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Efficient, footprint-free human iPSC genome editing by consolidation of Cas9/CRISPR and piggyBac technologies

Abstract

Genome editing of human induced pluripotent stem cells (hiPSCs) offers unprecedented opportunities for in vitro disease modeling and personalized cell replacement therapy. The introduction of Cas9-directed genome editing has expanded adoption of this approach. However, marker-free genome editing using standard protocols remains inefficient, yielding desired targeted alleles at a rate of 1–5%. We developed a protocol based on a doxycycline-inducible Cas9 transgene carried on a piggyBac transposon to enable robust and highly efficient Cas9-directed genome editing, so that a parental line can be expeditiously engineered to harbor many separate mutations. Treatment with doxycycline and transfection with guide RNA (gRNA), donor DNA and piggyBac transposase resulted in efficient, targeted genome editing and concurrent scarless transgene excision. Using this approach, in 7 weeks it is possible to efficiently obtain genome-edited clones with minimal off-target mutagenesis and with indel mutation frequencies of 40–50% and homology-directed repair (HDR) frequencies of 10–20%.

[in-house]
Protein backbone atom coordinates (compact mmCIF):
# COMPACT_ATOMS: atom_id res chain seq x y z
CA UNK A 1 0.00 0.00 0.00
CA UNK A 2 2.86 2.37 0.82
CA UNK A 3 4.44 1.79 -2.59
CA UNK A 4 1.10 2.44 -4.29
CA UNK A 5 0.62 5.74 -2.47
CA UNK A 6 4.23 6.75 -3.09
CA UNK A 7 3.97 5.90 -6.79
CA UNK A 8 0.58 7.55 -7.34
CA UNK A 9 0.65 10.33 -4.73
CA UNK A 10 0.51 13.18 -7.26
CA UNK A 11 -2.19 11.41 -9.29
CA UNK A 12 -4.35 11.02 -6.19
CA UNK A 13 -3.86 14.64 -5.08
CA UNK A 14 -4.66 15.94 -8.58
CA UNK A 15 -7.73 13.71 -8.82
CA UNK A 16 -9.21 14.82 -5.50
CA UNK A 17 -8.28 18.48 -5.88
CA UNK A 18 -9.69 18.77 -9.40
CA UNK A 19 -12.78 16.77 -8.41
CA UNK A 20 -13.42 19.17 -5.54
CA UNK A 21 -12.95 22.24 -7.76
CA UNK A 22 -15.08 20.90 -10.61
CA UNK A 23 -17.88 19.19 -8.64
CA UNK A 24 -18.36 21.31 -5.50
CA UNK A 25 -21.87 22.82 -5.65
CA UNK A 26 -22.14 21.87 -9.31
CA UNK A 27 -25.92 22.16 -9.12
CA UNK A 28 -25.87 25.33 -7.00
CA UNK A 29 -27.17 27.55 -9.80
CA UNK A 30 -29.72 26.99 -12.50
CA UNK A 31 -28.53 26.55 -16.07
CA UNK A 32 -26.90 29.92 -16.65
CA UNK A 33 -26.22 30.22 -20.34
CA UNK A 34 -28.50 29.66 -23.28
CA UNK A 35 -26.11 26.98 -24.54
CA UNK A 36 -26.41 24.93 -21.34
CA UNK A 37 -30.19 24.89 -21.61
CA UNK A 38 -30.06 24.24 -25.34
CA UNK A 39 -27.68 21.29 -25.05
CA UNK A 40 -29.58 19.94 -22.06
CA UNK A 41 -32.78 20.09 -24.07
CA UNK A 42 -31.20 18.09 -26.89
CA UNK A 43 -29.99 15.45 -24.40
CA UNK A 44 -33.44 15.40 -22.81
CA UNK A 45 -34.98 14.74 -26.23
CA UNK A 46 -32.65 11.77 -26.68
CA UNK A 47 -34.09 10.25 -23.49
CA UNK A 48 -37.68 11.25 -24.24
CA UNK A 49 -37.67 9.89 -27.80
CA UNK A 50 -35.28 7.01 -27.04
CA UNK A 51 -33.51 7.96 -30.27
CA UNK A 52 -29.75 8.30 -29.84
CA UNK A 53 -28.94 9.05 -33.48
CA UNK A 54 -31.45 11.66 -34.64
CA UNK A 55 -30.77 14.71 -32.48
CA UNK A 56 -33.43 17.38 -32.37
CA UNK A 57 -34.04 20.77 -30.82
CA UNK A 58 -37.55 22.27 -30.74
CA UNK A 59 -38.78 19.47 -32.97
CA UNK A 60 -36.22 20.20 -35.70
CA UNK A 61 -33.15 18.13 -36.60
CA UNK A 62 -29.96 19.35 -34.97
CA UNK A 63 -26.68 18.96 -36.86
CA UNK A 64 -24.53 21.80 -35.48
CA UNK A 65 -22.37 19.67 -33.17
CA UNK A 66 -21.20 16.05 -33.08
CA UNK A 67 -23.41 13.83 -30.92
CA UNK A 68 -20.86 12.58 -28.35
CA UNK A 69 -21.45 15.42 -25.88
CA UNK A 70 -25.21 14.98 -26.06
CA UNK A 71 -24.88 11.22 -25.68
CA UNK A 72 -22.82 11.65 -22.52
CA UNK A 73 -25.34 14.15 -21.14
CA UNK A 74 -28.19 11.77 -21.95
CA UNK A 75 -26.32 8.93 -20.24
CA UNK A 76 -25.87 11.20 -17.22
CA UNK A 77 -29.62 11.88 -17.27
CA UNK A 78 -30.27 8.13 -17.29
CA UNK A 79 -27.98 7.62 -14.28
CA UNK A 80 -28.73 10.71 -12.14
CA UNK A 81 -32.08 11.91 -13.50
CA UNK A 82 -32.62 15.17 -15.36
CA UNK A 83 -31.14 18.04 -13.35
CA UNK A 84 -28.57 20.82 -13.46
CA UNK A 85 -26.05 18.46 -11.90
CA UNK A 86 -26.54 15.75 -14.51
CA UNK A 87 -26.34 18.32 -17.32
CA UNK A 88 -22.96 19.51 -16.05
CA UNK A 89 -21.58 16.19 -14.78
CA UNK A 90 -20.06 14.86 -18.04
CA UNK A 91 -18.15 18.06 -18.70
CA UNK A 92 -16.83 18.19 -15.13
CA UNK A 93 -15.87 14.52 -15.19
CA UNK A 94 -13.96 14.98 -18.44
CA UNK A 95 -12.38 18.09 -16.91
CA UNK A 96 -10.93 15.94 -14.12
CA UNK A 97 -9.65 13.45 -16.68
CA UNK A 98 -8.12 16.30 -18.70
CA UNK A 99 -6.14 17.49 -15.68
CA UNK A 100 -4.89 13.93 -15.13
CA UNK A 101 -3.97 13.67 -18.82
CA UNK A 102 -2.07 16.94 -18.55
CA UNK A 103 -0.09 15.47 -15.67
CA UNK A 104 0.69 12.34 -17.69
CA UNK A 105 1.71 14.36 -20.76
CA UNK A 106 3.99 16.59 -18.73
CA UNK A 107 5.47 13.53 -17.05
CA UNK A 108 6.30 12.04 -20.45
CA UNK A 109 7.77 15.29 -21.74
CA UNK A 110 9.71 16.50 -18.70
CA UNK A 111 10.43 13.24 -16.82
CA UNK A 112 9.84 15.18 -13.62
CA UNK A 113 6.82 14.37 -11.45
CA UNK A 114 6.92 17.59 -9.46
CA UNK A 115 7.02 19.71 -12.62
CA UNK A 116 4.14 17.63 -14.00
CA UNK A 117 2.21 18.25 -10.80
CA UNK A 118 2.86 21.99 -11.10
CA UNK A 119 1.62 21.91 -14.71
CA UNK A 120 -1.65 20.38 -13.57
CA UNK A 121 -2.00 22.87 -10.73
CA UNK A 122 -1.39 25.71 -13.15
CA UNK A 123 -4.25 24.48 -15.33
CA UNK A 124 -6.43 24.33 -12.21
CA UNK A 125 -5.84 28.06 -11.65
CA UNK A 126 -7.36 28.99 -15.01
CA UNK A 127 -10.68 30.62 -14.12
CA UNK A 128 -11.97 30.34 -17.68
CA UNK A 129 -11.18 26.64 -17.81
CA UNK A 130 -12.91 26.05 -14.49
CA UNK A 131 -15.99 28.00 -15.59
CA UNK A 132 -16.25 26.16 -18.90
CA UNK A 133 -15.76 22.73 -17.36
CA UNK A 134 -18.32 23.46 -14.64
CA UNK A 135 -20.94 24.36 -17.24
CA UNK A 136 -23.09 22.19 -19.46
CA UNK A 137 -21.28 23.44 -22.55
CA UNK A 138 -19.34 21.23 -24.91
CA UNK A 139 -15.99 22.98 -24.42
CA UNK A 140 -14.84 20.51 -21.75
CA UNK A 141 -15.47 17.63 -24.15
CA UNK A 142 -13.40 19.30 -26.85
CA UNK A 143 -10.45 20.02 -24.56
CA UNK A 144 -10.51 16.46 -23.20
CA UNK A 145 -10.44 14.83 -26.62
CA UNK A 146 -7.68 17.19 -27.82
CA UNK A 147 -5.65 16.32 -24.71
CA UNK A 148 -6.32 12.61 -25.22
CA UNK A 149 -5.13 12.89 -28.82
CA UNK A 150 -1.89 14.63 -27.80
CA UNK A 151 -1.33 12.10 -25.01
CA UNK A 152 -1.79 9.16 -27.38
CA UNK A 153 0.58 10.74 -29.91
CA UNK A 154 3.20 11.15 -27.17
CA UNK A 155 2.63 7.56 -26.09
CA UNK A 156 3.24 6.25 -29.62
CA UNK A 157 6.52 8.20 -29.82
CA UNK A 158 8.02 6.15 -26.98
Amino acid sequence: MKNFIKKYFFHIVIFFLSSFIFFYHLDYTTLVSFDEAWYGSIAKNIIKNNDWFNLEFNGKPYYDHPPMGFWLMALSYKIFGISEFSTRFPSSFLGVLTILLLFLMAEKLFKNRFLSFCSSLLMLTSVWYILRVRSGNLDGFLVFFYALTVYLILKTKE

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Figure 1: Enhanced genome editing with Dox-inducible Cas9.
Figure 2: Efficiency of genome editing with Dox-inducible Cas9.
Figure 3: Excision of Cas9-bearing transposon using piggyBac transposase.
Figure 4: Analysis of Cas9 off-target activity.
Figure 5: Design of genome-editing reagents.
Figure 6: Surveyor nuclease assay.

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Acknowledgements

G.W. was supported by grant T32HL007572 and a Progenitor Cell Biology Consortium Jump Start award. W.T.P. was funded by grants U01 HL100401 and R01 HL128694, and the Barth Syndrome Foundation. L.Y., D.G. and X.R. were funded by NIH Centers of Excellence in Genomic Sciences grant P50 HG005550.

Author information

Affiliations